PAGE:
Advisers to the US Cancer Moonshot Initiative have produced a wide-ranging laundry list of research targets for the project — even as its funding remains uncertain.
The ten recommendations released on 7 September include the launch of a national clinical-trial network specifically targeted at therapies that harness the immune system, and the creation of a 3D cancer atlas to catalogue a tumour's mutations and its interactions with neighbouring normal cells.
The advisory panel — whose members include leading cancer researchers, physicians and patient advocates — also called for new cancer technologies, including advanced imaging techniques and drug-delivery devices; a focus on proteins that drive many paediatric cancers; and studies of how tumours become resistant to cancer treatments.
The National Cancer Institute (NCI) has not yet determined how much funding will go to each of the initiatives, or how the projects will be structured.
The White House launched the moonshot in January to double the pace of cancer research over the next five years. But the programme is stuck in funding limbo as Congress hashes out next year’s budget. The US National Institutes of Health requested US$680 million for the moonshot for the 2017 fiscal year, which starts on 1 October. Despite vocal support from members of both political parties, lawmakers have said that they need more detail on the programme before they can fully fund it.
If that does not happen before Congress sets the government’s 2017 budget, full funding might have to wait until the 2018 fiscal year, says Matt Hourihan, director of the research and development budget and policy programme at the American Association for the Advancement of Science in Washington DC.
The recommendations from the moonshot’s advisory panel provide the information that lawmakers want, says Jon Retzlaff, managing director of science policy and government affairs for the American Association for Cancer Research in Washington DC. Retzlaff plans to start lobbying Congress with the recommendations in hand. “The concepts and the grant proposals that will be generated because of these proposals, I think, will inspire Congress to say, ‘Yes, this is a worthy project,’” he says.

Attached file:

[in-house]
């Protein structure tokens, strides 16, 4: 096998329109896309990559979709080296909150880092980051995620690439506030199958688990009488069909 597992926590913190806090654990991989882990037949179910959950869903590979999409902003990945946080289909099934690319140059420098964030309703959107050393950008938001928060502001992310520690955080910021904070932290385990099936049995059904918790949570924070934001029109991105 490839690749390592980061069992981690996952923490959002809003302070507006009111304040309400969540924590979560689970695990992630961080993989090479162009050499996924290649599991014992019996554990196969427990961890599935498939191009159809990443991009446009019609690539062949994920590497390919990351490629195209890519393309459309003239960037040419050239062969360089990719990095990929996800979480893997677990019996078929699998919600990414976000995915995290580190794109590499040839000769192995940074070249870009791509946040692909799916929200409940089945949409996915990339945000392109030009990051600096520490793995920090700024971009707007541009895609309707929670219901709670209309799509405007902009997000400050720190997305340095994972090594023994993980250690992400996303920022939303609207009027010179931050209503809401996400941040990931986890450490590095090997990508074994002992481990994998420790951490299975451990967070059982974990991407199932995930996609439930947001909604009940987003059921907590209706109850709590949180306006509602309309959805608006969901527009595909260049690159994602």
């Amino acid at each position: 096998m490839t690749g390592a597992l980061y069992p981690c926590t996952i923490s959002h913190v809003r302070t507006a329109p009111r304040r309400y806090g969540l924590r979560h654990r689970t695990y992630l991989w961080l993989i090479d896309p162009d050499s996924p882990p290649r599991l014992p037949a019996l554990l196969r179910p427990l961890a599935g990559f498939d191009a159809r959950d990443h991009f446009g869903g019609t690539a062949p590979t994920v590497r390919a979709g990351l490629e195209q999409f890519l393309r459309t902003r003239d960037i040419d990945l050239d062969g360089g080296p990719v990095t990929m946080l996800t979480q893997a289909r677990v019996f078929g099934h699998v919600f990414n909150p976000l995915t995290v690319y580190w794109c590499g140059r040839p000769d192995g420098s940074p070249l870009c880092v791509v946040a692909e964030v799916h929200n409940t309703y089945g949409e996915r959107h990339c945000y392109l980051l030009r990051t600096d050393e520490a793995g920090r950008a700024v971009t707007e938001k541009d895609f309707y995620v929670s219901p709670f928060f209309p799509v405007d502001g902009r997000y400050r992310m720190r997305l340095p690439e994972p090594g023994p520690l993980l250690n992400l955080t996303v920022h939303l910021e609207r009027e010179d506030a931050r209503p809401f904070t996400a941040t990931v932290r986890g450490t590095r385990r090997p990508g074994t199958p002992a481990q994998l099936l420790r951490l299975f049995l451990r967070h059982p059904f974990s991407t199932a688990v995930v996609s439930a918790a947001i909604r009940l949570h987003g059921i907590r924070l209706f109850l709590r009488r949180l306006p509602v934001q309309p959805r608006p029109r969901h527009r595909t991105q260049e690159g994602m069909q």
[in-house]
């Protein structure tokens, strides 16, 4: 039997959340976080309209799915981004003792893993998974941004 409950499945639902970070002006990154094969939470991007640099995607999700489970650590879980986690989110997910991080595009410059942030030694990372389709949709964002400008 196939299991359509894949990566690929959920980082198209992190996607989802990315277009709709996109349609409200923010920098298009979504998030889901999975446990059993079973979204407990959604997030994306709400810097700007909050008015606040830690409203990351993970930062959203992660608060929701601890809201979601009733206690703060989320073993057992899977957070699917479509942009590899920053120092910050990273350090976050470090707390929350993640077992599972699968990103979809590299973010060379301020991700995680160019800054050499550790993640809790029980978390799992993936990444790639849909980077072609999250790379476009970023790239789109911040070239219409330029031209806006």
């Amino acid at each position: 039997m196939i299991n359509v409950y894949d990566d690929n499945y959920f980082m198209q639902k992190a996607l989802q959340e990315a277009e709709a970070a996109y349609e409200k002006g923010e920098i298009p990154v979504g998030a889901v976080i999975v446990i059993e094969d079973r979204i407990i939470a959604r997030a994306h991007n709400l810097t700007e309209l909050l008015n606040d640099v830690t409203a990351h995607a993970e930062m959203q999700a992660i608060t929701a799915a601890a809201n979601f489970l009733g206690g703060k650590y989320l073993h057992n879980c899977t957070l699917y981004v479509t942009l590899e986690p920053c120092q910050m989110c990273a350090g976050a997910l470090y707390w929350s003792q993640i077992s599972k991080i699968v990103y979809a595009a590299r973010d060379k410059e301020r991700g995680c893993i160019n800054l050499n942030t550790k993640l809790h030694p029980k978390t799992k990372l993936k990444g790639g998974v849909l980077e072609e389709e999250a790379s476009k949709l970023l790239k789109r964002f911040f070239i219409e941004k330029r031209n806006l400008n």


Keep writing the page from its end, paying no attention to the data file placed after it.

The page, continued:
For now, uncertainty hangs heavy over moonshot discussions. At a meeting on 7 September, NCI deputy director Dinah Singer said that the agency aims to launch some parts of the moonshot programme in fiscal year 2017 and might seek funding from the private sector. But some NCI advisers are concerned that without substantial new funding, implementing the advisory panel's recommendations could hamper the NCI's current projects.
The initiative already received $195 million in 2016, and lawmakers have expressed interest in committing at least that much again in the next year, says Hourihan. NCI director Douglas Lowy said he is hoping for a substantial funding boost. “If we didn't get one, it’s not that we wouldn’t be able to start anything,” he said. “It’s just that the size, scope and speed would be dramatically different.”
In spite of the uncertainty, the report generated excitement among some cancer researchers. A call to expand the use of proven cancer-prevention and early-detection strategies, for example, was a pleasant surprise, says cancer geneticist Bert Vogelstein of Johns Hopkins University in Baltimore, Maryland. Although many experts think that the approach could slash cancer deaths, it has not typically been high on the funding list, says Vogelstein. “I was very impressed,” he says. “They picked out some underexplored opportunities.”
But the recommendations also faced criticism at the 7 September meeting. Several attendees argued that the report needs to contain a stronger emphasis on disparities in cancer deaths that have been linked to race and economic status. “Disparities should be sitting at the top of this whole thing,” said Mack Roach, a radiation oncologist at the University of California, San Francisco. “People are dying who shouldn’t be dying.”
That issue was left largely to the Moonshot Task Force, a separate advisory panel that is focused on improving access to cancer care and removing barriers to cancer research, said the task force’s leader, Greg Simon, who is chief executive of Poliwogg, a health-care investment company in New York City. The task force plans to release its report later this year.
The latest recommendations could not cover the full gamut of cancer research, advisory-panel members stressed during the meeting. “We really need to show we can produce something,” said cancer researcher Elizabeth Jaffee of Johns Hopkins. “We went after the shovel-ready or low-hanging fruit as the priority right now.”
Even so, the breadth of the recommendations was impressive, and could serve to draw new researchers to the field, says Stephen Elledge, a geneticist at Harvard Medical School in Boston, Massachusetts. “They did a pretty good job,” he says. “I was glad they didn’t just say, ‘Oh we just need to sequence more tumours.’”
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